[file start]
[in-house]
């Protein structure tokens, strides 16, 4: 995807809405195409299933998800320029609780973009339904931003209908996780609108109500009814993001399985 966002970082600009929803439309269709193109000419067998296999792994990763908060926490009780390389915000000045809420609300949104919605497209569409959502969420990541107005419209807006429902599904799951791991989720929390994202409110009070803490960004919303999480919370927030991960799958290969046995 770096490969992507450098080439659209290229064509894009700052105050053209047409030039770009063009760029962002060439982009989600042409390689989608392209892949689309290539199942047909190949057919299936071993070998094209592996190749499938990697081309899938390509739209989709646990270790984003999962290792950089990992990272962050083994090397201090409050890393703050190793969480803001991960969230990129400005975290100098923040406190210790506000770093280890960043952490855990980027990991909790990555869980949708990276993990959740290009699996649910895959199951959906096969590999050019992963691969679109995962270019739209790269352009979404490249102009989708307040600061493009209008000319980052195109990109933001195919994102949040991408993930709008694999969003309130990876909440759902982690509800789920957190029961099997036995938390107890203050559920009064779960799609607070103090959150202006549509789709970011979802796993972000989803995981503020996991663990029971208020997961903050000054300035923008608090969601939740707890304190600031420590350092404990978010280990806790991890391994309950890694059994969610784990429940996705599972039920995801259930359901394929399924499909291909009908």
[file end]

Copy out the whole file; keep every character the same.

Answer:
[in-house]
């Protein structure tokens, strides 16, 4: 995807809405195409299933998800320029609780973009339904931003209908996780609108109500009814993001399985 966002970082600009929803439309269709193109000419067998296999792994990763908060926490009780390389915000000045809420609300949104919605497209569409959502969420990541107005419209807006429902599904799951791991989720929390994202409110009070803490960004919303999480919370927030991960799958290969046995 770096490969992507450098080439659209290229064509894009700052105050053209047409030039770009063009760029962002060439982009989600042409390689989608392209892949689309290539199942047909190949057919299936071993070998094209592996190749499938990697081309899938390509739209989709646990270790984003999962290792950089990992990272962050083994090397201090409050890393703050190793969480803001991960969230990129400005975290100098923040406190210790506000770093280890960043952490855990980027990991909790990555869980949708990276993990959740290009699996649910895959199951959906096969590999050019992963691969679109995962270019739209790269352009979404490249102009989708307040600061493009209008000319980052195109990109933001195919994102949040991408993930709008694999969003309130990876909440759902982690509800789920957190029961099997036995938390107890203050559920009064779960799609607070103090959150202006549509789709970011979802796993972000989803995981503020996991663990029971208020997961903050000054300035923008608090969601939740707890304190600031420590350092404990978010280990806790991890391994309950890694059994969610784990429940996705599972039920995801259930359901394929399924499909291909009908």